The following is information you may find of interest:
- Professional Development Seminar Series Tonight (2/27/14)
Professional Development Seminar Series Tonight
The North Florida Chapter would like to invite you to join them in part one of the chapter’s Professional Development Seminar Series tonight. It will start at 7:30pm eastern time, and will be visible on YouTube. The North Florida Chapter of the AMS/NWA will be using Google Plus and its Hangout feature to bring you a panel of all-stars that will include:
Ken Carey: Our main guest and keynote speaker for this part of the series. Ken will be speaking about "Opportunities for Private-Sector Meteorologists" and has already gotten a few questions on various topics.
– Janice Bunting, Executive Director of the National Weather Association
– Frank Alsheimer, Science and Operations Officer at NWS Charleston, SC
– Andrew Briscoe, North FL AMS/NWA Science and Outreach Officer and host of this event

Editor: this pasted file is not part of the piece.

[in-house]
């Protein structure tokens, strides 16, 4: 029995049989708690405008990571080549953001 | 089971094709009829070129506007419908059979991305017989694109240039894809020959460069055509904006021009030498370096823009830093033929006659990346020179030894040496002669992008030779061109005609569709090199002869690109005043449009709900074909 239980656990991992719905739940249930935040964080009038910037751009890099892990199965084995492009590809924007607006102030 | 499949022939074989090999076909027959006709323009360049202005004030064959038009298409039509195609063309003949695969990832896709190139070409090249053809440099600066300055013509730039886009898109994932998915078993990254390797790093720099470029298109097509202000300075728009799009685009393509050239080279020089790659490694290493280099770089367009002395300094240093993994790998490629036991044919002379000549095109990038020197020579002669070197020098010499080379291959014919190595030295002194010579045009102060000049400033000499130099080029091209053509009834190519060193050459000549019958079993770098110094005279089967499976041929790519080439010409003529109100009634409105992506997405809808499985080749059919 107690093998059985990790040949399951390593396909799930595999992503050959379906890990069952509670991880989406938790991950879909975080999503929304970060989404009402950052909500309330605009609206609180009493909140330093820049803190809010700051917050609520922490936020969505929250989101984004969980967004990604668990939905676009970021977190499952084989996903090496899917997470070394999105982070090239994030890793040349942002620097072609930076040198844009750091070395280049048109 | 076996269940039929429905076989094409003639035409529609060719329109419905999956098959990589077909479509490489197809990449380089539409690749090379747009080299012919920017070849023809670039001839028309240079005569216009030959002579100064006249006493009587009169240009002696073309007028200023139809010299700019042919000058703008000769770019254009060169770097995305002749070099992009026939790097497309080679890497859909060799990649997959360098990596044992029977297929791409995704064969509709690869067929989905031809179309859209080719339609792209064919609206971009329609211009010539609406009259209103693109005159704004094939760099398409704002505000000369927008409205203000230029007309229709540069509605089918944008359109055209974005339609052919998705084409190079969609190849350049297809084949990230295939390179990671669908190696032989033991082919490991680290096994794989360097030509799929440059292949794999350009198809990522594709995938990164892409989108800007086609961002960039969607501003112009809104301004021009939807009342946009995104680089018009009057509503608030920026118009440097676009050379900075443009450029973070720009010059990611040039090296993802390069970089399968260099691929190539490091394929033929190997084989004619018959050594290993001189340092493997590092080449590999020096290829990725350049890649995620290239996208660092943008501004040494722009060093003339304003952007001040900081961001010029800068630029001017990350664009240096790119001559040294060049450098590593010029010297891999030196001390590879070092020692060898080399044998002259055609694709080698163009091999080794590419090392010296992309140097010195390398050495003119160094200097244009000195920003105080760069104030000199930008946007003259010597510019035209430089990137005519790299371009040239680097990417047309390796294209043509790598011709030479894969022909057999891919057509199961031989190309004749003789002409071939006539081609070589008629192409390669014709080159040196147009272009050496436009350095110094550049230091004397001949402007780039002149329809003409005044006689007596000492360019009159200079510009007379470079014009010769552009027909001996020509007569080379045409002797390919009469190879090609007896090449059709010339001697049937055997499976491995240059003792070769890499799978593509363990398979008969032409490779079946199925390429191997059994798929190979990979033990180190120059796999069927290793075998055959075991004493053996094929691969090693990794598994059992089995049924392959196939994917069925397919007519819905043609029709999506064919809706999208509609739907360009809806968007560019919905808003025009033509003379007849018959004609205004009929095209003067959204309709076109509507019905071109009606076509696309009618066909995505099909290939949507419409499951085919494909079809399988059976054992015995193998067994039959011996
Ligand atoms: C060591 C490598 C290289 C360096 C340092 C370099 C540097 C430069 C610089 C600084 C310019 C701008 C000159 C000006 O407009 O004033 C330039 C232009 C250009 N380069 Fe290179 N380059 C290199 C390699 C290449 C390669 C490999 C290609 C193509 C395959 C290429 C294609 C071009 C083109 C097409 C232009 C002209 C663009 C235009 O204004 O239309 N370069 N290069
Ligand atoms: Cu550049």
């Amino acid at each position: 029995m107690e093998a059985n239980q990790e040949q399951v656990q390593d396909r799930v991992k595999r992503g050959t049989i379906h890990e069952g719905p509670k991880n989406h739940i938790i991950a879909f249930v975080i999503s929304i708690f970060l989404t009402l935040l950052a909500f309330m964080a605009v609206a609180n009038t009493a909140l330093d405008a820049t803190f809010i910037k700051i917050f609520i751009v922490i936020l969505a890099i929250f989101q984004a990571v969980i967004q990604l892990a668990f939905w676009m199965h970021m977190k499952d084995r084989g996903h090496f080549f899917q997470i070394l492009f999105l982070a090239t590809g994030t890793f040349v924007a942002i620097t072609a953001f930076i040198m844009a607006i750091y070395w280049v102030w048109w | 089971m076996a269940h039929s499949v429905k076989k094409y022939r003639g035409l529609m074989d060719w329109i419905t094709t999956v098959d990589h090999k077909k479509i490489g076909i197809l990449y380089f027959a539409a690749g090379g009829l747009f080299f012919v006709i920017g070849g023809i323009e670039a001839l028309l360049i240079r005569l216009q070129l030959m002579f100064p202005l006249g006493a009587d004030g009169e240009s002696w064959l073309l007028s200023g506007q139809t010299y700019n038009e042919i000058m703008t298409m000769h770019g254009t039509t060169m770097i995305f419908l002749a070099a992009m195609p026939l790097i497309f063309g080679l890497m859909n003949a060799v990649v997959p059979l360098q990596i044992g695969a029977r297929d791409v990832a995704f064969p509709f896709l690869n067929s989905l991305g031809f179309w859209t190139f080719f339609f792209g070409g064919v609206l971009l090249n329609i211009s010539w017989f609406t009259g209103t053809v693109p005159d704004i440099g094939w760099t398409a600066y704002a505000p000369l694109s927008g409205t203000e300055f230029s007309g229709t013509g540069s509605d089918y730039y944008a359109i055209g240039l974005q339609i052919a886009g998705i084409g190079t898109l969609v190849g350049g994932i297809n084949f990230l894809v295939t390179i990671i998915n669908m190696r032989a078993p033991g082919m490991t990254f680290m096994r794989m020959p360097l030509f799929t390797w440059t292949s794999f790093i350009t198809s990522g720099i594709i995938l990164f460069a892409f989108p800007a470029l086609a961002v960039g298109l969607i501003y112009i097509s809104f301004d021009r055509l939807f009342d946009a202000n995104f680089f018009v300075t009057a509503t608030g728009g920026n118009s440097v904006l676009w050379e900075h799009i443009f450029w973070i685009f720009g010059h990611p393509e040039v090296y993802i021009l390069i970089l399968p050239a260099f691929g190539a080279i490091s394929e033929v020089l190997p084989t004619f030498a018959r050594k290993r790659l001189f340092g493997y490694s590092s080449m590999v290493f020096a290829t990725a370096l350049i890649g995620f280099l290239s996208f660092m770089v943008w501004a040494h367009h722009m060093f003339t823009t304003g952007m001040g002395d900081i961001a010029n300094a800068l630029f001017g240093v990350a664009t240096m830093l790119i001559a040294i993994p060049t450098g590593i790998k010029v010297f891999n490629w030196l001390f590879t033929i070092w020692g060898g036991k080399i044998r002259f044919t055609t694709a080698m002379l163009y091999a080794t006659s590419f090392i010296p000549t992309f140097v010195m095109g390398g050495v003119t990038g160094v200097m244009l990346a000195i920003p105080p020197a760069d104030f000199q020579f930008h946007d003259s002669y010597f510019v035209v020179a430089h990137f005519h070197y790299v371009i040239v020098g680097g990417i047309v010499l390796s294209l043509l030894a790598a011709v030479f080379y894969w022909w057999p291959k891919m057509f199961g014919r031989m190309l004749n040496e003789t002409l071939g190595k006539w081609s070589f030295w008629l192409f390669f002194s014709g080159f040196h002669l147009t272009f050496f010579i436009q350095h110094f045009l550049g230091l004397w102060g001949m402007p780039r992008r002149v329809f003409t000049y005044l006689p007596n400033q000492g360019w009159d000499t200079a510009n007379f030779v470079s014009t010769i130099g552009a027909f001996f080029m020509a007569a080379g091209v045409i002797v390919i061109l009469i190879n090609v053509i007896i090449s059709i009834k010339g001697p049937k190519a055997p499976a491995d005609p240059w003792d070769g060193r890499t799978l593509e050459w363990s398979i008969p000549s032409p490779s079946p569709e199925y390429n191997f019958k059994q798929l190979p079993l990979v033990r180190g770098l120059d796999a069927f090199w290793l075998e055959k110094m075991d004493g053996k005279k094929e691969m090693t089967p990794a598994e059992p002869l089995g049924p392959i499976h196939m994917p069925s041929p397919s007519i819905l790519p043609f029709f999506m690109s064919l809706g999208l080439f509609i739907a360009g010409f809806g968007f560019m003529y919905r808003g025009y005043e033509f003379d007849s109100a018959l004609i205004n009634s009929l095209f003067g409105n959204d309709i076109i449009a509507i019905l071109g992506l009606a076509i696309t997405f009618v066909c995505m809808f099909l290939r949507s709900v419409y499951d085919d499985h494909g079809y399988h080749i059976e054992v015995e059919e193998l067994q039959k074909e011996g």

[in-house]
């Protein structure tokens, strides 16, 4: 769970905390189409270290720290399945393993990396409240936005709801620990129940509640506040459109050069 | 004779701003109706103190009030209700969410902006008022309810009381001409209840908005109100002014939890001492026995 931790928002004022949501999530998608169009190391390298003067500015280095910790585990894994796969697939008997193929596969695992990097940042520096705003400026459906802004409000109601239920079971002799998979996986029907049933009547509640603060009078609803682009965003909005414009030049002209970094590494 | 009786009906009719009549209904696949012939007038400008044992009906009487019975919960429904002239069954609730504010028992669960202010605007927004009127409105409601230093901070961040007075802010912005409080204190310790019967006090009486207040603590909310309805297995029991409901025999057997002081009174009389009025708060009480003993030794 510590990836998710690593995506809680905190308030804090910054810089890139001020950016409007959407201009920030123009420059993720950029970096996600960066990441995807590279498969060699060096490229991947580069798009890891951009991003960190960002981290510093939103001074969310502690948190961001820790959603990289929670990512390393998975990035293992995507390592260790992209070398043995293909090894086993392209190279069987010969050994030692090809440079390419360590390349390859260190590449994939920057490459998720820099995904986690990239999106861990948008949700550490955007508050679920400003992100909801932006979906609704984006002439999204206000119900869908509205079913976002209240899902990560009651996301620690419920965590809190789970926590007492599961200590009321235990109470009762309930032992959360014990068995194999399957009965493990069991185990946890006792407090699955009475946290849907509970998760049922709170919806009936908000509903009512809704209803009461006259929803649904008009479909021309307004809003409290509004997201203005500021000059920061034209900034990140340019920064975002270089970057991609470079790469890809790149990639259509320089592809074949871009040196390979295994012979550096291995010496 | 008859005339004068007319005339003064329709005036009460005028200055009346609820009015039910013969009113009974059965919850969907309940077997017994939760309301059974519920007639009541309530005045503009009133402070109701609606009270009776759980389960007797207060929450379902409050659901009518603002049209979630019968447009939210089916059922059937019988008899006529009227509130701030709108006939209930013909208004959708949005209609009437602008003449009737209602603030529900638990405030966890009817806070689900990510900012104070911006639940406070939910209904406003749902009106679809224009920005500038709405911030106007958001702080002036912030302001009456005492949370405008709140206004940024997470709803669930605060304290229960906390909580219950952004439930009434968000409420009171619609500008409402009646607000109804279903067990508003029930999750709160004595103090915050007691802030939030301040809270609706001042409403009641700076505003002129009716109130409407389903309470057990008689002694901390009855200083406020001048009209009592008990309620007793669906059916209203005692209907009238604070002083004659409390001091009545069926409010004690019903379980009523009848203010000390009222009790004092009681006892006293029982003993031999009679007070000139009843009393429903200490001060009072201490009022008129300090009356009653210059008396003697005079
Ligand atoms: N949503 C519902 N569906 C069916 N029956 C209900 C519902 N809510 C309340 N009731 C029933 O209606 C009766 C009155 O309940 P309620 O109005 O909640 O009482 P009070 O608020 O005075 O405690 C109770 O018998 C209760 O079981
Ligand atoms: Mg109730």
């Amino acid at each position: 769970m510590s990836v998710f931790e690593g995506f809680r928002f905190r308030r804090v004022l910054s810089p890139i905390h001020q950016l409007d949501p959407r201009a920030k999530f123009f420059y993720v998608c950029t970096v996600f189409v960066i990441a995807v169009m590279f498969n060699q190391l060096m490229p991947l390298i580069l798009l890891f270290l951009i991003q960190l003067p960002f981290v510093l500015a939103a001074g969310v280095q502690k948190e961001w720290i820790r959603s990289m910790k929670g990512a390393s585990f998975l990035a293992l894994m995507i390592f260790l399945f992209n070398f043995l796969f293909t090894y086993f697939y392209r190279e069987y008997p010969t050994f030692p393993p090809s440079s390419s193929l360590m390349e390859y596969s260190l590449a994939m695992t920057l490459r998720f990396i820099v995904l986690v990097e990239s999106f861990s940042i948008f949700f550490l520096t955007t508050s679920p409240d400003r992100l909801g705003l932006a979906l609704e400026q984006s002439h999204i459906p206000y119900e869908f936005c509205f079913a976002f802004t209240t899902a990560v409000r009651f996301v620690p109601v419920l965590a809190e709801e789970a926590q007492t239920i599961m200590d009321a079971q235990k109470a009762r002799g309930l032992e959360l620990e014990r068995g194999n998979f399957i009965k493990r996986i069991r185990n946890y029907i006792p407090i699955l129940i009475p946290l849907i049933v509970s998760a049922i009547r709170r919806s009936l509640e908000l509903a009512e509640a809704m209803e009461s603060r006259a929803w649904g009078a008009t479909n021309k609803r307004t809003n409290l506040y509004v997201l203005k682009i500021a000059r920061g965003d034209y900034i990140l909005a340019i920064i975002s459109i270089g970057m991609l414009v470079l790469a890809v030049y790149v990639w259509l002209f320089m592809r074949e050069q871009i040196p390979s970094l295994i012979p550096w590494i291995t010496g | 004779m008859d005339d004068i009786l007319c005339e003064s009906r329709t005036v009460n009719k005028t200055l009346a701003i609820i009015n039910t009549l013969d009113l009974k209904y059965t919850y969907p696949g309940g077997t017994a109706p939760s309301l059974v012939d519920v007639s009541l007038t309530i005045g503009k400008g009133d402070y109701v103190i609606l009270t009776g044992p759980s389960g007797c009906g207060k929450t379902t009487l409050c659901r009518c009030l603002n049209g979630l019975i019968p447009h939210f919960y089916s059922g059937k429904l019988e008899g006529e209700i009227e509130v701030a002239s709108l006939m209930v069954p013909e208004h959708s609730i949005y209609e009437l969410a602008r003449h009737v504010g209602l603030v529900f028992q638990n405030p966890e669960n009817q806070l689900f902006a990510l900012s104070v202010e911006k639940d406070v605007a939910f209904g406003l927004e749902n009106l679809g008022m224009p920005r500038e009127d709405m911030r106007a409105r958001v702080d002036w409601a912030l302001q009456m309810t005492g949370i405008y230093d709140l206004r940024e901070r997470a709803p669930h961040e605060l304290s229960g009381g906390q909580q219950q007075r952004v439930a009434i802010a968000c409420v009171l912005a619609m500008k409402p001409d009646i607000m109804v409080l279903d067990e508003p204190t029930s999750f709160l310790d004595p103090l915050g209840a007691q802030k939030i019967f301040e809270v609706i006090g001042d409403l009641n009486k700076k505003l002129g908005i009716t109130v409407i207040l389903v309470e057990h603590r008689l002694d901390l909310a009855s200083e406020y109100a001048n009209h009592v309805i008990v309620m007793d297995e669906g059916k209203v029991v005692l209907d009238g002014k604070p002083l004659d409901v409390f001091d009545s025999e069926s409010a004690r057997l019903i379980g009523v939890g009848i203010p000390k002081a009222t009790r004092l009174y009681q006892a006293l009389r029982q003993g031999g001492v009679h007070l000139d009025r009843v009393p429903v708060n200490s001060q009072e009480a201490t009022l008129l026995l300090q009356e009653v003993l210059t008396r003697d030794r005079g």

– Officers and members from the Blue Ridge Chapter of the AMS/NWA and from the OU Student Chapter of the AMS
Our (in progress) google + page is here: https://plus.google.com/104692355563537672217/posts
The facebook event is here: https://www.facebook.com/events/454499161318496/
The YouTube link will be posted on twitter @NorthFLAMSNWA when it is available
The hangout should appear live on both Google Plus and YouTube as the event begins. They will try to post the link to the video as soon as it appears. They will be taking questions via their chapter’s twitter handle: #AMSNWA. Questions are encouraged. The event is expected to run for an hour. If you miss this event, it will be recorded and posted to YouTube live.
Publication Date: February 2014
272 pages paperback
List Price: $30, AMS Member Price: $22
Meteorologists sift through a deluge of information to make predictions every day. Instead of being overwhelmed by the data and possibilities, they focus on small bits of information while using frequent collaboration to make decisions. With climate change a reality, William H. Hooke suggests we look to the way meteorologists operate as a model for how we can solve the twenty-first century’s most urgent environmental problems.
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Blending science with a philosophical approach, Hooke offers a clear-eyed analysis as well as an inspiring call to action. Everyone from scientists to politicians, educators to journalists, and businesses large and small, can—and must—participate in order to save the planet for generations to come.